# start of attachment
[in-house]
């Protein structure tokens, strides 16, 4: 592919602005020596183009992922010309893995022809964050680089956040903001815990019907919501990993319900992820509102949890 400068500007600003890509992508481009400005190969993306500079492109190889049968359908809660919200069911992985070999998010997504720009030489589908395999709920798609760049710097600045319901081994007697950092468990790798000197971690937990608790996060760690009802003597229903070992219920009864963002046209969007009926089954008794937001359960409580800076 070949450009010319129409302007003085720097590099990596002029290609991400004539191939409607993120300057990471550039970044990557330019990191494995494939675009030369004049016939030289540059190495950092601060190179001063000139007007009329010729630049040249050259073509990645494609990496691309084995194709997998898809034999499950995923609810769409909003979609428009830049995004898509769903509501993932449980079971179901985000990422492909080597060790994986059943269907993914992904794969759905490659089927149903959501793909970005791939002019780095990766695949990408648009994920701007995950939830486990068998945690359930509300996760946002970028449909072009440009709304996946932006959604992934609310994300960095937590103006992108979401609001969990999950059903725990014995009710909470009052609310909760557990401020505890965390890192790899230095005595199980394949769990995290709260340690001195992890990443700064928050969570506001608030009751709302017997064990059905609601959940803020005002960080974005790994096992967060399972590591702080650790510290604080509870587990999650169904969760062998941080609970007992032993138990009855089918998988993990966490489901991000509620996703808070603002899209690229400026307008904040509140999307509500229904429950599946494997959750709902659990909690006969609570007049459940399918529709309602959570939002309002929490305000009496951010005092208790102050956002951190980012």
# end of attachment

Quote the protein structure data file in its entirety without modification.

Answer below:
[in-house]
């Protein structure tokens, strides 16, 4: 592919602005020596183009992922010309893995022809964050680089956040903001815990019907919501990993319900992820509102949890 400068500007600003890509992508481009400005190969993306500079492109190889049968359908809660919200069911992985070999998010997504720009030489589908395999709920798609760049710097600045319901081994007697950092468990790798000197971690937990608790996060760690009802003597229903070992219920009864963002046209969007009926089954008794937001359960409580800076 070949450009010319129409302007003085720097590099990596002029290609991400004539191939409607993120300057990471550039970044990557330019990191494995494939675009030369004049016939030289540059190495950092601060190179001063000139007007009329010729630049040249050259073509990645494609990496691309084995194709997998898809034999499950995923609810769409909003979609428009830049995004898509769903509501993932449980079971179901985000990422492909080597060790994986059943269907993914992904794969759905490659089927149903959501793909970005791939002019780095990766695949990408648009994920701007995950939830486990068998945690359930509300996760946002970028449909072009440009709304996946932006959604992934609310994300960095937590103006992108979401609001969990999950059903725990014995009710909470009052609310909760557990401020505890965390890192790899230095005595199980394949769990995290709260340690001195992890990443700064928050969570506001608030009751709302017997064990059905609601959940803020005002960080974005790994096992967060399972590591702080650790510290604080509870587990999650169904969760062998941080609970007992032993138990009855089918998988993990966490489901991000509620996703808070603002899209690229400026307008904040509140999307509500229904429950599946494997959750709902659990909690006969609570007049459940399918529709309602959570939002309002929490305000009496951010005092208790102050956002951190980012």